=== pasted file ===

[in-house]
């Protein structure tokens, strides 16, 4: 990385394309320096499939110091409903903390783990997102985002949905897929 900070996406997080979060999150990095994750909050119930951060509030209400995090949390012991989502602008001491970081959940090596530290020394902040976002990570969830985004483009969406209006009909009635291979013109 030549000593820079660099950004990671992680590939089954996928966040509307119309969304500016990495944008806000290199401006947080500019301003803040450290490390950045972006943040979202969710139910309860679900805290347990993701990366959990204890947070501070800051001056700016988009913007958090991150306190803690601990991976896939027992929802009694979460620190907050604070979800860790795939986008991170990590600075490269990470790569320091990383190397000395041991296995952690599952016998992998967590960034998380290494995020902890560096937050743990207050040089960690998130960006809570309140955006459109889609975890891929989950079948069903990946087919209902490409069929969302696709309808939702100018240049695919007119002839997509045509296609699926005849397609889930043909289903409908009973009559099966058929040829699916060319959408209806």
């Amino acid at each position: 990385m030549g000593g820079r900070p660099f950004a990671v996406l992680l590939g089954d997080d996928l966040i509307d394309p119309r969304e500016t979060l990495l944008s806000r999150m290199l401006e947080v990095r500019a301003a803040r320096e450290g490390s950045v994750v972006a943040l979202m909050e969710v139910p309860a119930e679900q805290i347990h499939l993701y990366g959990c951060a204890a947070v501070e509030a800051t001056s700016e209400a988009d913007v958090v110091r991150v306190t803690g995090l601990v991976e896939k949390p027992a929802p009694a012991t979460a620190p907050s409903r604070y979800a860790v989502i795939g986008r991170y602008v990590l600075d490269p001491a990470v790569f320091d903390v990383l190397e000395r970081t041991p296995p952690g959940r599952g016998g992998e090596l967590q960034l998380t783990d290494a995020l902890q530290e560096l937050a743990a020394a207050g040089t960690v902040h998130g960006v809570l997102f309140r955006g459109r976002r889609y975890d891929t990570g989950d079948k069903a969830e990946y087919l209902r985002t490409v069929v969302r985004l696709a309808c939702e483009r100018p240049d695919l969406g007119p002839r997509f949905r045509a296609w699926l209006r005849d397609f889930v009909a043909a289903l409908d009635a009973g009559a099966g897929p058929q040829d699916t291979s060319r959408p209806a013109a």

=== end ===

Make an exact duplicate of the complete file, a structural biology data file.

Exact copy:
[in-house]
């Protein structure tokens, strides 16, 4: 990385394309320096499939110091409903903390783990997102985002949905897929 900070996406997080979060999150990095994750909050119930951060509030209400995090949390012991989502602008001491970081959940090596530290020394902040976002990570969830985004483009969406209006009909009635291979013109 030549000593820079660099950004990671992680590939089954996928966040509307119309969304500016990495944008806000290199401006947080500019301003803040450290490390950045972006943040979202969710139910309860679900805290347990993701990366959990204890947070501070800051001056700016988009913007958090991150306190803690601990991976896939027992929802009694979460620190907050604070979800860790795939986008991170990590600075490269990470790569320091990383190397000395041991296995952690599952016998992998967590960034998380290494995020902890560096937050743990207050040089960690998130960006809570309140955006459109889609975890891929989950079948069903990946087919209902490409069929969302696709309808939702100018240049695919007119002839997509045509296609699926005849397609889930043909289903409908009973009559099966058929040829699916060319959408209806």
């Amino acid at each position: 990385m030549g000593g820079r900070p660099f950004a990671v996406l992680l590939g089954d997080d996928l966040i509307d394309p119309r969304e500016t979060l990495l944008s806000r999150m290199l401006e947080v990095r500019a301003a803040r320096e450290g490390s950045v994750v972006a943040l979202m909050e969710v139910p309860a119930e679900q805290i347990h499939l993701y990366g959990c951060a204890a947070v501070e509030a800051t001056s700016e209400a988009d913007v958090v110091r991150v306190t803690g995090l601990v991976e896939k949390p027992a929802p009694a012991t979460a620190p907050s409903r604070y979800a860790v989502i795939g986008r991170y602008v990590l600075d490269p001491a990470v790569f320091d903390v990383l190397e000395r970081t041991p296995p952690g959940r599952g016998g992998e090596l967590q960034l998380t783990d290494a995020l902890q530290e560096l937050a743990a020394a207050g040089t960690v902040h998130g960006v809570l997102f309140r955006g459109r976002r889609y975890d891929t990570g989950d079948k069903a969830e990946y087919l209902r985002t490409v069929v969302r985004l696709a309808c939702e483009r100018p240049d695919l969406g007119p002839r997509f949905r045509a296609w699926l209006r005849d397609f889930v009909a043909a289903l409908d009635a009973g009559a099966g897929p058929q040829d699916t291979s060319r959408p209806a013109a």